The reedist Charles Lloyd, who turns 75 on March 15, is almost twice the age of pianist Jason Moran, but over the last few years the two musicians have developed a mutually fulfilling partnership. Moran, one of the most visionary composers, improvisers and conceptualists of his generation, has appeared on three of Lloyd’s albums since 2008, and with Hagar’s Song, they not only share equal billing for the first time, but they demonstrate that their artistic partnership has never been more simpatico and sublime.
The centerpiece of the album is Lloyd’s five-part titular suite, written for his great-great-grandmother who was taken from her parents in Mississippi and sold into slavery in Tennessee when she was 10 years old. It’s understandably the most solemn and sobering music on the collection: On the meditative opening section “Journey Up River,” Lloyd blows serene, measured melodies on bass flute, while “Dreams of White Bluff” adopts a tense, tightly-coiled energy, with both musicians shaping roiling lines that simmer in a narrow pitch range. Then, a tender, imploring melody emerges, ruptured by a turbulent, free jazz-inspired episode before the pair gather themselves back in. On some of the pieces, Moran underlines his keyboard rhythms with tambourine and heightens the percussive feel by reaching inside the piano and damping its strings to get an insistent, buzzing effect.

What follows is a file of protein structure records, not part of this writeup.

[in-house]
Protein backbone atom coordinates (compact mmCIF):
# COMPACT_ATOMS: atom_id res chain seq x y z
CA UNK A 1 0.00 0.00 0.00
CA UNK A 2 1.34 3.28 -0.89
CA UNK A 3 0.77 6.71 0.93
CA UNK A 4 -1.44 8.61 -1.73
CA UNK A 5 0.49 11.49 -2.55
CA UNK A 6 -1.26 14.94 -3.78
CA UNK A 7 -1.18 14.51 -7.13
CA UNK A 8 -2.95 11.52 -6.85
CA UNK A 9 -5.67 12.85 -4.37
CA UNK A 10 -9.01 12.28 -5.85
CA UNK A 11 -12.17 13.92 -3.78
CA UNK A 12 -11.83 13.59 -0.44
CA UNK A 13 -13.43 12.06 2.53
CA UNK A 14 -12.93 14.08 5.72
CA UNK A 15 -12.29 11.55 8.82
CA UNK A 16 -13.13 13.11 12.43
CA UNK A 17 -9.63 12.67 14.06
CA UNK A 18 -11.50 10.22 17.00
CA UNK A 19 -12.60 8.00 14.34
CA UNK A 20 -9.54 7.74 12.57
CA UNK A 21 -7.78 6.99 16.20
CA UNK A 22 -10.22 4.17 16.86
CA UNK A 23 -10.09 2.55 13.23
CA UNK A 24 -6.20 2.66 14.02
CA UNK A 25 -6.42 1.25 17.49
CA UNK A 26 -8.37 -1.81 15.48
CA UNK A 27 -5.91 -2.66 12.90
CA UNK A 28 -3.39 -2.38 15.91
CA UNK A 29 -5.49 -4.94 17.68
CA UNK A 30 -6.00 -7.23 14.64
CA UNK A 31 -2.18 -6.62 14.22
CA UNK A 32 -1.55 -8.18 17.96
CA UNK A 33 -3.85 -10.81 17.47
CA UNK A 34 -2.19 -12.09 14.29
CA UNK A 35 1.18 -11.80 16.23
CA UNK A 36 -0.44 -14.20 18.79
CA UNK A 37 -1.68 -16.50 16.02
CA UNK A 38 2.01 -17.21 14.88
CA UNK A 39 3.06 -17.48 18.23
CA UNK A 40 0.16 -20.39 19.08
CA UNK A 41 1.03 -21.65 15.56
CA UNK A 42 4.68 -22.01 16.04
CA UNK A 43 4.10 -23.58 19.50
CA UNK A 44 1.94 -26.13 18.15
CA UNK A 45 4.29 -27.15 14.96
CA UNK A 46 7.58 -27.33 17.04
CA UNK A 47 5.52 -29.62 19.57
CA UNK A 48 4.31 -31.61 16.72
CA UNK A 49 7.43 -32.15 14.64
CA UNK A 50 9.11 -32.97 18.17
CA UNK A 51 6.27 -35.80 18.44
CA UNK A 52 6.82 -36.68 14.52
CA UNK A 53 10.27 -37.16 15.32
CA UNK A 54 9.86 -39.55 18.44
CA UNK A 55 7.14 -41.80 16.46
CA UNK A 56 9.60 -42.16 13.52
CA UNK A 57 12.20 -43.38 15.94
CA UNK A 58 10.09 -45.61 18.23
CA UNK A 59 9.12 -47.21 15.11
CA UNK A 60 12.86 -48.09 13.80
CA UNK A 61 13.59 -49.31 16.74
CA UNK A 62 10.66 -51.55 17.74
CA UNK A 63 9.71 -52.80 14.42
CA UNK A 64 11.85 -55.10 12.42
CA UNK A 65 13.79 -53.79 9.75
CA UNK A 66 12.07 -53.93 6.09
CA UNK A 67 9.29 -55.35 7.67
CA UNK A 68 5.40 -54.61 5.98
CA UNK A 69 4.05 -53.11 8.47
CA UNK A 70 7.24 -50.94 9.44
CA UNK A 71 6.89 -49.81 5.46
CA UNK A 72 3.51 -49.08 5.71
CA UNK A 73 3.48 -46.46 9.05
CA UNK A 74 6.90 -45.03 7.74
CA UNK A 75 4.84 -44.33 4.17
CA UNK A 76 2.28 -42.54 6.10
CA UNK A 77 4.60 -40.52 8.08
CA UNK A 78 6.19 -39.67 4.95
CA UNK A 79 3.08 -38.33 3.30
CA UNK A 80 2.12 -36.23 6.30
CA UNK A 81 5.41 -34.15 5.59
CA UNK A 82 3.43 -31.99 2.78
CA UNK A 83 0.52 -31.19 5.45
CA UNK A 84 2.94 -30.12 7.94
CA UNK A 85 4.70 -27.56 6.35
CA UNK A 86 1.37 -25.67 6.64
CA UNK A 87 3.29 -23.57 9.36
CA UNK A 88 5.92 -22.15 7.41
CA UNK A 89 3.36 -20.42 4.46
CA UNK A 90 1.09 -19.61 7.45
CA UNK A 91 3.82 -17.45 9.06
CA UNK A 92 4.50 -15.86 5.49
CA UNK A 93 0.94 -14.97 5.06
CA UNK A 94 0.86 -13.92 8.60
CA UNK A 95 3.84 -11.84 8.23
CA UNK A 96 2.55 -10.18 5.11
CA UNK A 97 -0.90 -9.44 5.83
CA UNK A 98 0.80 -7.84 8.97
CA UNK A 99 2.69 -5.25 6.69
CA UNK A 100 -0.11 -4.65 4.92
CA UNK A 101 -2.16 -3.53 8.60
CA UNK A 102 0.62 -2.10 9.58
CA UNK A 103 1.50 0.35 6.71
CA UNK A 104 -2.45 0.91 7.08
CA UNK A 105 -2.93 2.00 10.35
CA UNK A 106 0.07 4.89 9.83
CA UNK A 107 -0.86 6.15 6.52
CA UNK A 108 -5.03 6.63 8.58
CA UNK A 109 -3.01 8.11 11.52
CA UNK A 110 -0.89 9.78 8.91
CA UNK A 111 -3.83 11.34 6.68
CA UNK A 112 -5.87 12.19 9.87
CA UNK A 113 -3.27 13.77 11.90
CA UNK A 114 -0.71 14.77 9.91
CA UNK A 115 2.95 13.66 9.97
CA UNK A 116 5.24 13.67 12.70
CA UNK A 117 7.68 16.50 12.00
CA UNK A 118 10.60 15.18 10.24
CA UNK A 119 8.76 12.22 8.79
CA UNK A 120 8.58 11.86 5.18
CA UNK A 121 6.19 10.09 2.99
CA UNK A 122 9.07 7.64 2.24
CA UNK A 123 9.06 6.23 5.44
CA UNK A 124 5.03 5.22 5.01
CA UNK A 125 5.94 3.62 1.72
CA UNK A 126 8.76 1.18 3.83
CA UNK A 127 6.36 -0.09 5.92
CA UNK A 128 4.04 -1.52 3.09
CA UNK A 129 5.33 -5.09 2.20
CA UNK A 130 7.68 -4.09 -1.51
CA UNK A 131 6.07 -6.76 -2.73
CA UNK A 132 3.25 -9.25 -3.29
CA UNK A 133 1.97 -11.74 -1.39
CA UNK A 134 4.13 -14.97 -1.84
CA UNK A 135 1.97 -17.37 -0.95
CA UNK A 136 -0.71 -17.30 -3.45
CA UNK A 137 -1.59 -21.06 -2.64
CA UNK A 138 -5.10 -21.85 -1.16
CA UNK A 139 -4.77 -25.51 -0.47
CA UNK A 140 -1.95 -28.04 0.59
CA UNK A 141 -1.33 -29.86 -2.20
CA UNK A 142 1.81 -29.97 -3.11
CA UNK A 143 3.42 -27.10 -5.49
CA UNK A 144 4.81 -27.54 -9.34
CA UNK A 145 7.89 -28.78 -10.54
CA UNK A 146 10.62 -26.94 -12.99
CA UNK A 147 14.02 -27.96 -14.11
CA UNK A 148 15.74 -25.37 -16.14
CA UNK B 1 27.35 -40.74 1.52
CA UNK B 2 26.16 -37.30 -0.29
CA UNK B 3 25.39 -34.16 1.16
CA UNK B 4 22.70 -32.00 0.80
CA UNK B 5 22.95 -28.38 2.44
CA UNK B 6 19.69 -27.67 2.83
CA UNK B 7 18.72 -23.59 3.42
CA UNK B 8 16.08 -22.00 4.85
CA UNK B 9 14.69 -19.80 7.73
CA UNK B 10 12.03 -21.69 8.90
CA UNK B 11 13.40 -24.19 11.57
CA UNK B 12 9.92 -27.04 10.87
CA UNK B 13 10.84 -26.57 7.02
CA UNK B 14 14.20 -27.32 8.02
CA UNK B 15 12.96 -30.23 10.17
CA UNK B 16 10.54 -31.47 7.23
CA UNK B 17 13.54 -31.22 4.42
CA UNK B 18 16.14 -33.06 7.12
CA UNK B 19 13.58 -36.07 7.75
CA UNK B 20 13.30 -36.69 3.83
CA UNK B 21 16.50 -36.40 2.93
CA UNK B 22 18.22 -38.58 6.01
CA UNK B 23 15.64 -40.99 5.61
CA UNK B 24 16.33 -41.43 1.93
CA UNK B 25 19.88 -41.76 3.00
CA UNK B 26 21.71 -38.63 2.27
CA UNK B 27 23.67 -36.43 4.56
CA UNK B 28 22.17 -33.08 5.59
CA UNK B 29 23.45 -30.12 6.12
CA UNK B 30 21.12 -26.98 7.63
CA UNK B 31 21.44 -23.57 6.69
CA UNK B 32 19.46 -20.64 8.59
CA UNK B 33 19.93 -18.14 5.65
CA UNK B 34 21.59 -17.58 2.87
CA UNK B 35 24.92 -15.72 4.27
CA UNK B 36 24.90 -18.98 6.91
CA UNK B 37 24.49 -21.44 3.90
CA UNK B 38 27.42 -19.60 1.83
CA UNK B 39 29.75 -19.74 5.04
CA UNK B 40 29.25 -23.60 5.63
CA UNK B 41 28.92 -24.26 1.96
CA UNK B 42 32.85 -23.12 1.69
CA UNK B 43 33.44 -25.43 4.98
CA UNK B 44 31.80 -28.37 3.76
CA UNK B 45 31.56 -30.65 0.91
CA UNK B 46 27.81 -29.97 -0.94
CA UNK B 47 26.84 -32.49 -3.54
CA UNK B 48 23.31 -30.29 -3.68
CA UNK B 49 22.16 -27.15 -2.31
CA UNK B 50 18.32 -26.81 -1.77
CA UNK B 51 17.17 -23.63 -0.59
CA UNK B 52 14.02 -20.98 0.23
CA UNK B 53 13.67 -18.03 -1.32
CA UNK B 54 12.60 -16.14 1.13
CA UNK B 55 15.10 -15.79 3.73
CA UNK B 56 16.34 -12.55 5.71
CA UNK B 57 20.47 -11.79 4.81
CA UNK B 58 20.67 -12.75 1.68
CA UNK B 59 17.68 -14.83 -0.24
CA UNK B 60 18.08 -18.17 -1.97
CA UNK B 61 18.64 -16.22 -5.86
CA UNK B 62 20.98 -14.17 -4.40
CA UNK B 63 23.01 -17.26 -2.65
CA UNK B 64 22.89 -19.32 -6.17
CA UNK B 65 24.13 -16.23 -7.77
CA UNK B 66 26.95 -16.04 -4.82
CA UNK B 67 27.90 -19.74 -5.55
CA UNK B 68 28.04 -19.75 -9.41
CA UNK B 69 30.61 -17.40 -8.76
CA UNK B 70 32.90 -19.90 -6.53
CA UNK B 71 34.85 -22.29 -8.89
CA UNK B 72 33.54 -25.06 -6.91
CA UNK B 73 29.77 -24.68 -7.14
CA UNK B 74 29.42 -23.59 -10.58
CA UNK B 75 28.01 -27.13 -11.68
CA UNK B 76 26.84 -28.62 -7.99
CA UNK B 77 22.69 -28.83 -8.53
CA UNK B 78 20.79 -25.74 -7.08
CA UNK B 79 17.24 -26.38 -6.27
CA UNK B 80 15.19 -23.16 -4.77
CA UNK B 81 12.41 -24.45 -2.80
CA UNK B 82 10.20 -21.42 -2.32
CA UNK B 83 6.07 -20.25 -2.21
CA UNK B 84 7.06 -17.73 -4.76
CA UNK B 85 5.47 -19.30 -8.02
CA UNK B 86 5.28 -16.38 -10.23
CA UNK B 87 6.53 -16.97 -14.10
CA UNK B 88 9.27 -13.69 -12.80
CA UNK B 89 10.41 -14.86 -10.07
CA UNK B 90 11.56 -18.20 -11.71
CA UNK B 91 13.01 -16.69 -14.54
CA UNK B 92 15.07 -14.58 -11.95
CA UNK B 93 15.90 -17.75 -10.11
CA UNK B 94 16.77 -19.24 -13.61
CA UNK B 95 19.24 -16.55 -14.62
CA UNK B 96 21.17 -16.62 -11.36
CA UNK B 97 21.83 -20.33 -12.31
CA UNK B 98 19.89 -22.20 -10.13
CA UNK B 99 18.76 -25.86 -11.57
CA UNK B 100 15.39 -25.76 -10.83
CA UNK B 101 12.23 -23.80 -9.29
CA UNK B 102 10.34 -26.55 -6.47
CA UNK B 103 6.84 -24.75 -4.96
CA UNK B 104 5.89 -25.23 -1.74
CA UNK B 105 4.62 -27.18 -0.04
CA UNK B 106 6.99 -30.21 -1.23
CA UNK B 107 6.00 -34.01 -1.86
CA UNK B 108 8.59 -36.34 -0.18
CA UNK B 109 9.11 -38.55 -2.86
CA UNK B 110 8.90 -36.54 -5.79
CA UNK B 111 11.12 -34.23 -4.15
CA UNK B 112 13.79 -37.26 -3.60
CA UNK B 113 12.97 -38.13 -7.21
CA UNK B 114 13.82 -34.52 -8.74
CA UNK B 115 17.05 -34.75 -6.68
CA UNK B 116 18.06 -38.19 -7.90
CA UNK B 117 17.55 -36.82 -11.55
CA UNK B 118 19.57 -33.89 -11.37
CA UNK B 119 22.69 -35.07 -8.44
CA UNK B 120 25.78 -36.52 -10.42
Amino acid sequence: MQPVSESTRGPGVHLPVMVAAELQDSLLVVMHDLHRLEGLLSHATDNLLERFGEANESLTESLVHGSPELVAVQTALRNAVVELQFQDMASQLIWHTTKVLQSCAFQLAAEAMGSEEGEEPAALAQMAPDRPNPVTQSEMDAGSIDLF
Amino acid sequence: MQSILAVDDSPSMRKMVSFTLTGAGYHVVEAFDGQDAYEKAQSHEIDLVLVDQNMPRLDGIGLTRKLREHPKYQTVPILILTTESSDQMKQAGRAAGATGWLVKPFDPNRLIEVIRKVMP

The suite is sandwiched by a diverse array of jazz standards and a couple of classic rock songs. Moran brings hints of stride to a gorgeous spin through Ellington’s “Mood Indigo,” while Lloyd demonstrates his peerless ability at reshaping melodic phrases, making the standard “All About Ronnie” sound like an entirely new, equally tuneful and seductive composition. The ability to reinvent old material is a gift both musicians share, although they tend to go about it in different ways. Lloyd plays with melody and mood like molding clay, steeping his performance in the essential feel of the tune, but changing accents, restructuring lines, and digging into the harmony with an unceasing sense of curiosity — without ever sounding like he’s merely experimenting or trying things out. Moran, on the other hand, uses his deep investment in jazz history to give many of his performances an appealing post-modern charm; on a version of “Rosetta” by Earl Hines he seems to skip across generational jazz styles at will, never missing a beat. The album closes with tender renditions of “I Shall Be Released” — The Band’s Levon Helm died a few days before the pair went into the studio — and the Beach Boys ballad “God Only Knows,” which sends the collection home with an undeniably stunning, delicate benediction.